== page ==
I thought it was a day like any other. Crazy hectic. I was trying to do more and more. Employees were standing outside my door looking for help; clients were calling. I was late for a lunch date and late on a big project I was supposed to have finished. But this day would be different.
One Hectic Day
I was at my desk taking support calls. These were the days of phones with illuminated push buttons. All the lines were blinking. There was a stack of pink “While You Were Away” call slips in front of me. One call after another, answering customers’ questions on our software.
Lynn, my secretary who was right outside my office door, said, “Your father is on the line.”
I yelled back, “Tell him I’ll call him later. I’m too busy to talk.”
I went back to the customer on hold. I was helping her with a problem she was having so she could complete her work. Then on to the next call and the next and the next.
My Sister’s Call
Thirty minutes later, my secretary said, “Your sister is on the line.”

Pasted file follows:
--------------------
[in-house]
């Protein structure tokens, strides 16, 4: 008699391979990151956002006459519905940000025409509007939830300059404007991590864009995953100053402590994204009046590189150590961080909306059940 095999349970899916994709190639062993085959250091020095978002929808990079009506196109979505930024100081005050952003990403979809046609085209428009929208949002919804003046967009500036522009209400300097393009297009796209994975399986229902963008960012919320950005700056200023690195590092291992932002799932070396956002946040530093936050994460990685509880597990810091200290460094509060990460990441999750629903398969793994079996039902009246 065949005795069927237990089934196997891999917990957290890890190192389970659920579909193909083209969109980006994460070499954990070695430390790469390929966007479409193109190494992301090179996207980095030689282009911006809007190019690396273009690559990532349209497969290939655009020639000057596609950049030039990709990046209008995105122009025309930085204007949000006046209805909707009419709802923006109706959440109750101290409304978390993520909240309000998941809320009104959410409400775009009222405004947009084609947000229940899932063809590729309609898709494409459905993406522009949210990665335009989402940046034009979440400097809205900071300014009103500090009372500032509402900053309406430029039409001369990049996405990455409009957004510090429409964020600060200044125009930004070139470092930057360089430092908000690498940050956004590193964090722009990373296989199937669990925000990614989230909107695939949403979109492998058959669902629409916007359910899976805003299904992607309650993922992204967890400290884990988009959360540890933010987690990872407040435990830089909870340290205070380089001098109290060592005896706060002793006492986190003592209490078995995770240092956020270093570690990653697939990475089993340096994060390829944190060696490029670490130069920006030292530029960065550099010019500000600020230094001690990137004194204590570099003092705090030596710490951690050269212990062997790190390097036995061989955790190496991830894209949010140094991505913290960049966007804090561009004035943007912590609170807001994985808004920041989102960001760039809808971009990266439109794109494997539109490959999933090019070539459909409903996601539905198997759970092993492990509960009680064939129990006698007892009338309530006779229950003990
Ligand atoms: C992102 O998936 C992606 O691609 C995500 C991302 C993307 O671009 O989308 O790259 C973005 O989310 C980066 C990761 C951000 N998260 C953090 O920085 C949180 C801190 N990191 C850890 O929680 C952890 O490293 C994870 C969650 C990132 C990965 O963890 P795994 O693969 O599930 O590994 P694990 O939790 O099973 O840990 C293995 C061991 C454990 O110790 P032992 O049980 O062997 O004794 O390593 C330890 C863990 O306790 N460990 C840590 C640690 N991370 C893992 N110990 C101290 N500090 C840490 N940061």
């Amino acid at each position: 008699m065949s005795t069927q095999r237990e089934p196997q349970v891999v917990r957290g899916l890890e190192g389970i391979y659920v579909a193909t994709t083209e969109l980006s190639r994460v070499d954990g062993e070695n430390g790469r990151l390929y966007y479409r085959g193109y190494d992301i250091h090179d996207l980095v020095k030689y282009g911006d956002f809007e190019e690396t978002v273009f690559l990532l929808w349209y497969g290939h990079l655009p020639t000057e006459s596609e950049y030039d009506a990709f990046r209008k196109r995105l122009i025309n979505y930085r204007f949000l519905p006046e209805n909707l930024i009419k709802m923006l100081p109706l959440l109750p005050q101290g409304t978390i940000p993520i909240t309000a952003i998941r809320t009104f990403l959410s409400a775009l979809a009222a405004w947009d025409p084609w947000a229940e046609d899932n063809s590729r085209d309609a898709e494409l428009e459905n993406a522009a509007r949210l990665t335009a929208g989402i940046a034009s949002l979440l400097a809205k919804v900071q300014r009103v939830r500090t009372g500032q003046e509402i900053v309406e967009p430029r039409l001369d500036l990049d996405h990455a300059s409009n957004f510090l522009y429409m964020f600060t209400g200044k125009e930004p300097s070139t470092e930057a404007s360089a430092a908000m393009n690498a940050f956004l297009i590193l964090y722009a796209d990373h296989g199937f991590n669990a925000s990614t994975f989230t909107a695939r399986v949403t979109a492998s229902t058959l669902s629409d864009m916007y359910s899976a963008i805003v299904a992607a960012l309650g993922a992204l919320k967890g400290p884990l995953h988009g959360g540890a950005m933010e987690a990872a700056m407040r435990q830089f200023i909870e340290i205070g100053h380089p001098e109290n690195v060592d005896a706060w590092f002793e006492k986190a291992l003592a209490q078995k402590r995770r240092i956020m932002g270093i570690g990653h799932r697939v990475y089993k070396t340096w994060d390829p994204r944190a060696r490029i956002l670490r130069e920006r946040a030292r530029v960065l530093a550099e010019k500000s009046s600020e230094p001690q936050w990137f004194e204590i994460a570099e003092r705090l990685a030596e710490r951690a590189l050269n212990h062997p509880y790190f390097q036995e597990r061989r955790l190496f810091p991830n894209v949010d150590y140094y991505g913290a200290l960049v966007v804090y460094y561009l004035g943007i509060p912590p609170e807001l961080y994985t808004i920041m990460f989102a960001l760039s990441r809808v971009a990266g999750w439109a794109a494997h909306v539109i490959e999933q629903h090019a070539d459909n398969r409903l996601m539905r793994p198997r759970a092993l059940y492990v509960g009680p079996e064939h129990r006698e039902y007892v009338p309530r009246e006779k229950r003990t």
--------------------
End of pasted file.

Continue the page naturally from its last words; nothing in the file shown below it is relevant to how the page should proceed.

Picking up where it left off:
“Tell her I’ll call her back,” I said.
“She needs to talk to you right now. It’s urgent.”
I hung up on my client.
“She’s on line two,” Lynn said.
“Hey, Jan. What’s so important we have to talk right away?” I asked.
“I am at the hospital. Dad just died,” she said.
“What happened? He just called me. He can’t be dead. He can’t be gone. He can’t!”
The Moment of Regret
I’ll never forget that call, that moment. The sadness and emptiness in my sister’s voice. What the room looked like. The quiet which blotted out everything around me. The sun shining through my office window. The trees blowing about outside. The eerie calm. The shock. The regret. The quiet. It became so quiet.
“I didn’t take his call,” I thought to myself.
“I could have talked to him one last time. Now he is gone forever,” I said out loud to no one in particular.
I lost my father on February 15, 1981 at 3:30 pm.
I should have taken his call.